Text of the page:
I would not recommend investing time on solving deadlock problems when we don’t have at least 10 deadlocks happening a day. But I would also recommend checking the value of StartupDateTime column value because if this value is over a year, then the value of the AveragePerDay column could be very skewed and further investigations should be done. Alternately, if it’s possible, you could restart SQL Server.

Deadlock occurrences diagrams from a SQL Server Error Log

If we find deadlocks happening daily, we might want to see when they happen with more accuracy. Actually, we could extract this information from the SQL Server Error Log.

In the previous article, we’ve seen that there is a thread called “Deadlock monitor” which generates a 1205 error. We also saw that following statement will tell SQL Server to write an entry in its Error Log every time a 1205 error is raised:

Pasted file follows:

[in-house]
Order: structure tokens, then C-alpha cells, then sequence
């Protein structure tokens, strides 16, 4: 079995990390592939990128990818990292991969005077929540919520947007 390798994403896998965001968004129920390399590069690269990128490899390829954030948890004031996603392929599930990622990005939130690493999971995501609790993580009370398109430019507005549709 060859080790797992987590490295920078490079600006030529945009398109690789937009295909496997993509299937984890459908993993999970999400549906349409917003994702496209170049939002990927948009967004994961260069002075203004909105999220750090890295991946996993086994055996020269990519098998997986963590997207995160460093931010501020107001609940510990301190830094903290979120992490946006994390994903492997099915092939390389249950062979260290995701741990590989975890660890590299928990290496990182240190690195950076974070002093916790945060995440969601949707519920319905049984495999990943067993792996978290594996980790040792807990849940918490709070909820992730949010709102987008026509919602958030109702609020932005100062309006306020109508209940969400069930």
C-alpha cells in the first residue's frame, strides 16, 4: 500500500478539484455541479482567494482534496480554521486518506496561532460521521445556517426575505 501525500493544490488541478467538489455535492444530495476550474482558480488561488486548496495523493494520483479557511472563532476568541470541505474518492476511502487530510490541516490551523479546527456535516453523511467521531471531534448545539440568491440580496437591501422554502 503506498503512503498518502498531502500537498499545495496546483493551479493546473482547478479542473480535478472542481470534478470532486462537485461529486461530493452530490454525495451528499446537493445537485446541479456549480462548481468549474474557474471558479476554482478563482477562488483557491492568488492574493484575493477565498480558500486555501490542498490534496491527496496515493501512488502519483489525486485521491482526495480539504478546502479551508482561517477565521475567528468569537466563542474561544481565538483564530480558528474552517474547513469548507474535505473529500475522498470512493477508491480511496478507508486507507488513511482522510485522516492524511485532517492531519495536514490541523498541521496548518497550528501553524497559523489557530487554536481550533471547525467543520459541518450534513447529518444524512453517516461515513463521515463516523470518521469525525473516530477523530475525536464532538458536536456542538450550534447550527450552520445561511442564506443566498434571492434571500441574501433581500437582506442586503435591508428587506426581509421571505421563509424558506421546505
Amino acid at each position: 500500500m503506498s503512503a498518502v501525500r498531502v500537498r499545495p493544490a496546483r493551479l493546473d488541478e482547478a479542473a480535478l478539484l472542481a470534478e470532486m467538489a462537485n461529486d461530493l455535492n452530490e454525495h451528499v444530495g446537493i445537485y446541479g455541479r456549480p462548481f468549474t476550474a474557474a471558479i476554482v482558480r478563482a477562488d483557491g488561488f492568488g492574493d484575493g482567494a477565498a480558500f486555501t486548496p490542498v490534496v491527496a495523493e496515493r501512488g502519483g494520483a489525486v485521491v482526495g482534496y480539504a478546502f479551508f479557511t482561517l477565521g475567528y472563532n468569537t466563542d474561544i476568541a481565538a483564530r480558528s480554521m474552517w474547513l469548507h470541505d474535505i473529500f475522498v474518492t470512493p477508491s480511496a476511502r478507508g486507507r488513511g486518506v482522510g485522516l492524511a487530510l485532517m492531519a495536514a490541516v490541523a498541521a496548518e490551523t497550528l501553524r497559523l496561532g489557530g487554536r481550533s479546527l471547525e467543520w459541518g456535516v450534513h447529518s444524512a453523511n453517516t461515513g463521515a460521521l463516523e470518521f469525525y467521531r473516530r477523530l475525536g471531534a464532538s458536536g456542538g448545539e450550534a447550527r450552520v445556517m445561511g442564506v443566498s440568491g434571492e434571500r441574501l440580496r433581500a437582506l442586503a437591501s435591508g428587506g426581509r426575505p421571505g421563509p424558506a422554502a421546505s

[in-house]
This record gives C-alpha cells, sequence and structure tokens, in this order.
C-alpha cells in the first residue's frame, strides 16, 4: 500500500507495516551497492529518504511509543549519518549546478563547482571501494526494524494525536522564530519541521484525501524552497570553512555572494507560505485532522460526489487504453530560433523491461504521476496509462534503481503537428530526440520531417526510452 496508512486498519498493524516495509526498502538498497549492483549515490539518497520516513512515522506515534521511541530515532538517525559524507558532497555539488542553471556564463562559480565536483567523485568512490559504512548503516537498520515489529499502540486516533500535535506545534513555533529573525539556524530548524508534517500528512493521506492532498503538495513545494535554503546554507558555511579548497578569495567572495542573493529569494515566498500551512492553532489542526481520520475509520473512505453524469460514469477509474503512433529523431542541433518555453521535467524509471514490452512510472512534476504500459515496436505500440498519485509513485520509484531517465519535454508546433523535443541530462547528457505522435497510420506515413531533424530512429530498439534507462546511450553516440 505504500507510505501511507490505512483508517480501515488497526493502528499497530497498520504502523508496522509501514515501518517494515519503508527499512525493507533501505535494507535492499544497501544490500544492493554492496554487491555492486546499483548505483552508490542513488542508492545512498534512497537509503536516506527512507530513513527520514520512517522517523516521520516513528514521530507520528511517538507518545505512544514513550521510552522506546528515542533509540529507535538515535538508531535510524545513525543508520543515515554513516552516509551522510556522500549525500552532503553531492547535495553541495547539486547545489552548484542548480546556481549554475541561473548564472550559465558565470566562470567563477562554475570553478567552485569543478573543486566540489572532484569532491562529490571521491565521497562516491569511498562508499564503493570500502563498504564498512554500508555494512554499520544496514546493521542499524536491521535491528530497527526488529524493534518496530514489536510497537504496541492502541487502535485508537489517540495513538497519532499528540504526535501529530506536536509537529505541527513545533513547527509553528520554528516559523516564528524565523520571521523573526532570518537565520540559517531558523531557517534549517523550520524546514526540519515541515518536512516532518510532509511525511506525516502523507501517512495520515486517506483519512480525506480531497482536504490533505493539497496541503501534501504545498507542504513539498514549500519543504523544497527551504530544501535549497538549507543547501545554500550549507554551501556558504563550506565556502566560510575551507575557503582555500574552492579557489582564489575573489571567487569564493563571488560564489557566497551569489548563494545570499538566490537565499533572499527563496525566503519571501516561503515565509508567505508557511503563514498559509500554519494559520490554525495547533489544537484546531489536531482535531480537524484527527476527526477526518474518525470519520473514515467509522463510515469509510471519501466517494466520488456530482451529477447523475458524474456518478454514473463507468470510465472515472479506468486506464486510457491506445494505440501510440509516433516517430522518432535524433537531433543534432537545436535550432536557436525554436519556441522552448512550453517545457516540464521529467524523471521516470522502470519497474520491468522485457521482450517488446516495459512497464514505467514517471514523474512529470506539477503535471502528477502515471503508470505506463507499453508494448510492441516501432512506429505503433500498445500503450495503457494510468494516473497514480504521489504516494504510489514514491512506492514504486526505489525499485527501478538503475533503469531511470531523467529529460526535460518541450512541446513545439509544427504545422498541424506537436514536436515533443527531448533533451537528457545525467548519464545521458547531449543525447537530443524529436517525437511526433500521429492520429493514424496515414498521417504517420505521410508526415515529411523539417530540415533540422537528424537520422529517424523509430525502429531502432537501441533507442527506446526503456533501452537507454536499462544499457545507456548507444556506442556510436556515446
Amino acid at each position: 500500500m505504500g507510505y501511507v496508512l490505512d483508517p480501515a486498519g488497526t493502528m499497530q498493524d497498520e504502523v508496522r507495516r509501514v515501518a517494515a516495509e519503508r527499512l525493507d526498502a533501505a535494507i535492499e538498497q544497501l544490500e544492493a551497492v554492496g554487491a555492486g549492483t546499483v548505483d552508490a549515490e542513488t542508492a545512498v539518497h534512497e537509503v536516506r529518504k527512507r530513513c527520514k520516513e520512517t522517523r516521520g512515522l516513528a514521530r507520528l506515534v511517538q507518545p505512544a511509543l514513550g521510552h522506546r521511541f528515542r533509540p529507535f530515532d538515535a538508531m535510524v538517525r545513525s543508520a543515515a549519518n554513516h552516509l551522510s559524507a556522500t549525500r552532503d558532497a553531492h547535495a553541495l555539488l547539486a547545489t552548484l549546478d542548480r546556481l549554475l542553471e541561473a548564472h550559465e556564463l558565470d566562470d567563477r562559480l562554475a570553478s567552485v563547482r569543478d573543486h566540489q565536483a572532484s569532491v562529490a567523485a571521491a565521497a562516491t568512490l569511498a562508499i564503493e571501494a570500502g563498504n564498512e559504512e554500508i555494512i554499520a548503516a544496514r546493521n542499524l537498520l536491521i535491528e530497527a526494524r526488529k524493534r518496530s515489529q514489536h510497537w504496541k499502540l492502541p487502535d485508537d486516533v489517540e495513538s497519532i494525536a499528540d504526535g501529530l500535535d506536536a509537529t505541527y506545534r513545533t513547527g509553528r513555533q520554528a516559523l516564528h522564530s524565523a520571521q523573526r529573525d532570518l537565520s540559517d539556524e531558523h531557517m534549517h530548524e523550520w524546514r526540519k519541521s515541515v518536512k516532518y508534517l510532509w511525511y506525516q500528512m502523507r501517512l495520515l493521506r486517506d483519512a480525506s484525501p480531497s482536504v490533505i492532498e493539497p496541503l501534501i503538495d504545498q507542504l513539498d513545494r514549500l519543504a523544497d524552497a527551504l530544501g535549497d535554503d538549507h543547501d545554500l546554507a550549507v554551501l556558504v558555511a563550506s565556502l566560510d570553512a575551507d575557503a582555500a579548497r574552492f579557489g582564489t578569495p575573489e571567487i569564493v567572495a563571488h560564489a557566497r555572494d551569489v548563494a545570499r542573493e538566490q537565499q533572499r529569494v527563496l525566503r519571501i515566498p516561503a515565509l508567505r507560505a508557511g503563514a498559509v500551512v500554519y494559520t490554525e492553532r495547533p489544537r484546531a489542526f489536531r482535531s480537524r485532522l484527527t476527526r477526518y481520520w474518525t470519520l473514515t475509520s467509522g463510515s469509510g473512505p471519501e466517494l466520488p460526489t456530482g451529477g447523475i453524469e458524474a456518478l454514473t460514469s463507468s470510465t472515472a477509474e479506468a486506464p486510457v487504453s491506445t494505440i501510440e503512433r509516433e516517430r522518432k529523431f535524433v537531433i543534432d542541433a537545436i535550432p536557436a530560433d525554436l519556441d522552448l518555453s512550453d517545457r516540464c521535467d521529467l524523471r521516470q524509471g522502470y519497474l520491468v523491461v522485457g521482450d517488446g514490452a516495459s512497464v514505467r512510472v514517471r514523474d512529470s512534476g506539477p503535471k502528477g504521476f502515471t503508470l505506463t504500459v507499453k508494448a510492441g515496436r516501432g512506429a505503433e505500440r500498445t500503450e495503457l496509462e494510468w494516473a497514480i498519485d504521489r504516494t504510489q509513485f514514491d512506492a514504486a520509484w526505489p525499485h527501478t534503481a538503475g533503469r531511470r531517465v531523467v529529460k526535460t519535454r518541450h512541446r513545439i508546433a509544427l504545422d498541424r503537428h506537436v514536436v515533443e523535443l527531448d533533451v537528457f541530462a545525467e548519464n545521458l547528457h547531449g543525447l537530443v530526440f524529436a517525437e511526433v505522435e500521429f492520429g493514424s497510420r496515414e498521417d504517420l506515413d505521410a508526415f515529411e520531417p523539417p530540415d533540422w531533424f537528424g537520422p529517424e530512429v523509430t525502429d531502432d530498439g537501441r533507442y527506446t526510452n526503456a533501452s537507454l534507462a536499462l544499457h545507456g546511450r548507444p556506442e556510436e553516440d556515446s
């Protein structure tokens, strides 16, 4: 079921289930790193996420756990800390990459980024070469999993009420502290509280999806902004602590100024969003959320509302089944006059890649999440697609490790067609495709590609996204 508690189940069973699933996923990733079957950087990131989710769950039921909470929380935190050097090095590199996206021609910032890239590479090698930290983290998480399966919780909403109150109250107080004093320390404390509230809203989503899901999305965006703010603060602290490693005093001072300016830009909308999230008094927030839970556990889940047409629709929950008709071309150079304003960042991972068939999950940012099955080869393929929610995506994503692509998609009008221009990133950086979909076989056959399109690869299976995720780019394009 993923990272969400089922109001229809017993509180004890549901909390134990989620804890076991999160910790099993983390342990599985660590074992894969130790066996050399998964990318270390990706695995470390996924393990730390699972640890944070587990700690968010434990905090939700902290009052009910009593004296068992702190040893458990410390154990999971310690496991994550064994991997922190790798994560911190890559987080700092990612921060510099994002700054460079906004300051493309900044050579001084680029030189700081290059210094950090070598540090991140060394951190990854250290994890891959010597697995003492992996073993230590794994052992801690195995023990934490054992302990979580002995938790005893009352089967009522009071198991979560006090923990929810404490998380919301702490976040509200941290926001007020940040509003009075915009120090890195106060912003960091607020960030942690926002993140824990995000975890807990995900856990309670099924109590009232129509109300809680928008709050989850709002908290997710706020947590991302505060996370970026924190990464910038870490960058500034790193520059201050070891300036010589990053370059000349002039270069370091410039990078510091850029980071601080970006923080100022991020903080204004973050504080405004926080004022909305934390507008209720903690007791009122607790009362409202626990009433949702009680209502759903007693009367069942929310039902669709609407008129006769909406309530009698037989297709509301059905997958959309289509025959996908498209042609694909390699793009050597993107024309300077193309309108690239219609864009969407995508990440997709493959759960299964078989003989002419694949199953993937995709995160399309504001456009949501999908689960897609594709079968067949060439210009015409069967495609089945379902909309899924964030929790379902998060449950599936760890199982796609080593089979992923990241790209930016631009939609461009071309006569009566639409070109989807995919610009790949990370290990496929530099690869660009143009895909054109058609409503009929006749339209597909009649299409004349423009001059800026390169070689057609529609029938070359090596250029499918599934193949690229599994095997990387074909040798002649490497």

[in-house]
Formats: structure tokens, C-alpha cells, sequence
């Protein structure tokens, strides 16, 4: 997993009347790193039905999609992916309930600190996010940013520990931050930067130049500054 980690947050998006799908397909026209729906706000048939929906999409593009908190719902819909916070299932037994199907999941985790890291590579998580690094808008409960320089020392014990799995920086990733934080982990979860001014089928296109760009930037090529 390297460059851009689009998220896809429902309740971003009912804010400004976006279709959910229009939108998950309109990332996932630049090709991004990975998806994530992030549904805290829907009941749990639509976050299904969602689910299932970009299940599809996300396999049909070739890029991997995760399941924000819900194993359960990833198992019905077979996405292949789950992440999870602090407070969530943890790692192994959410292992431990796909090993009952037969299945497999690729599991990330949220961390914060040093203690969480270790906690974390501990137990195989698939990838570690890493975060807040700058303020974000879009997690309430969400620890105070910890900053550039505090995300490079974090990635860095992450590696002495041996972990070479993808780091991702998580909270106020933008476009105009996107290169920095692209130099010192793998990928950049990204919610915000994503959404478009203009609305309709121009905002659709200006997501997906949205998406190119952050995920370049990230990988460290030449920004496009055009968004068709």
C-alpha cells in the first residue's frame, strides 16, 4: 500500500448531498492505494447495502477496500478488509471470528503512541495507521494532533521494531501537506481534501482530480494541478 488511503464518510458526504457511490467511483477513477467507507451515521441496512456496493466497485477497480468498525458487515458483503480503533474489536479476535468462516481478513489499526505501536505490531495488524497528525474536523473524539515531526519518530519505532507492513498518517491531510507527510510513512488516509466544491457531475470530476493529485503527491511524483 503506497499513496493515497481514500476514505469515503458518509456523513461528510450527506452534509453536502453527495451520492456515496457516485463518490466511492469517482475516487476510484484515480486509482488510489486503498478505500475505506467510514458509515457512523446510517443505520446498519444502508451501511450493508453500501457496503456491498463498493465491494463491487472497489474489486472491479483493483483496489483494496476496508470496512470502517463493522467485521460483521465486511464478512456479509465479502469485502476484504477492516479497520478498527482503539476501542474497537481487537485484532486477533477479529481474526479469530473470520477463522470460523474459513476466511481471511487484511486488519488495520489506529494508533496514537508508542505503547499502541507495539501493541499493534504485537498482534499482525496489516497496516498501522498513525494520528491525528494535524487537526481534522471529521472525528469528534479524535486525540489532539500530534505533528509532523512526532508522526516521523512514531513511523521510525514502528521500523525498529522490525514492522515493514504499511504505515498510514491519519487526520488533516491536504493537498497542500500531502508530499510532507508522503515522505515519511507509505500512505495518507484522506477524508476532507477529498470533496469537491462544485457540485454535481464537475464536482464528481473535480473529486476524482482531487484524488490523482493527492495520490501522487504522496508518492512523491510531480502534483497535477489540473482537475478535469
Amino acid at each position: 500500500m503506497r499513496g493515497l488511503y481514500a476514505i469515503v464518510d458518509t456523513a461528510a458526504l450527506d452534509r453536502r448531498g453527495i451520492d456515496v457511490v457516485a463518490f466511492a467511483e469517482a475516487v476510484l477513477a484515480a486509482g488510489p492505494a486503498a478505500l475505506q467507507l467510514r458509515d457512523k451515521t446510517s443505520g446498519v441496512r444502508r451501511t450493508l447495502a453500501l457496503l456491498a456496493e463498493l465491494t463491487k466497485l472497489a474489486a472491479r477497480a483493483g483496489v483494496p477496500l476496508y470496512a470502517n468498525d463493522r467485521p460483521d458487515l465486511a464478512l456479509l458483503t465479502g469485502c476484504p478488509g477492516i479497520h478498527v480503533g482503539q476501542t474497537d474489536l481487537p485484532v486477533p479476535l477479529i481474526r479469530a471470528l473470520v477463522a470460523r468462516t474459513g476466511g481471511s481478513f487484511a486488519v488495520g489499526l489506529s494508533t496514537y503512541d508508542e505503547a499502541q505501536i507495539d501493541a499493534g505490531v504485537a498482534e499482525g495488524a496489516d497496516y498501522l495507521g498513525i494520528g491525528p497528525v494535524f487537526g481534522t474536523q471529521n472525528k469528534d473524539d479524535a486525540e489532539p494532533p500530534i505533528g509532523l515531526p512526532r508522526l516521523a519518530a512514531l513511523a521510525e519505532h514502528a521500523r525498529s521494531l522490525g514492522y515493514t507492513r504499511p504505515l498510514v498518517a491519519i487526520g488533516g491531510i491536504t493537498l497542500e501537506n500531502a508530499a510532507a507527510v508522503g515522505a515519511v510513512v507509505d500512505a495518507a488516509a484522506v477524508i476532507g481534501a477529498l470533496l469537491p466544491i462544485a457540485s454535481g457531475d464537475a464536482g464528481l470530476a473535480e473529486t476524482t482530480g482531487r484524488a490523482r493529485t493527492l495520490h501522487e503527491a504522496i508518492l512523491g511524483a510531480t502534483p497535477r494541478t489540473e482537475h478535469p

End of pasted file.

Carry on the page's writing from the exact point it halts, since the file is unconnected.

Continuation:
We can count on a stored procedure called xp_readerrorlog to read from Error log and get back any record related to 1205 error.

You will find attached to this article a stored procedure called Reporting.DeadlockTimeLine that will take care of extracting these occurrences from the SQL Server Error Log.

Let’s look at the way this procedure is designed. First of all, let’s review its parameters.

Its first two parameters are related to error log management. We can tell the stored procedure to extract only from current log or for a given error log file. Actually, the number of error log is configurable. We can also force SQL Server to create a new one using sp_cycle_errorlog stored procedure.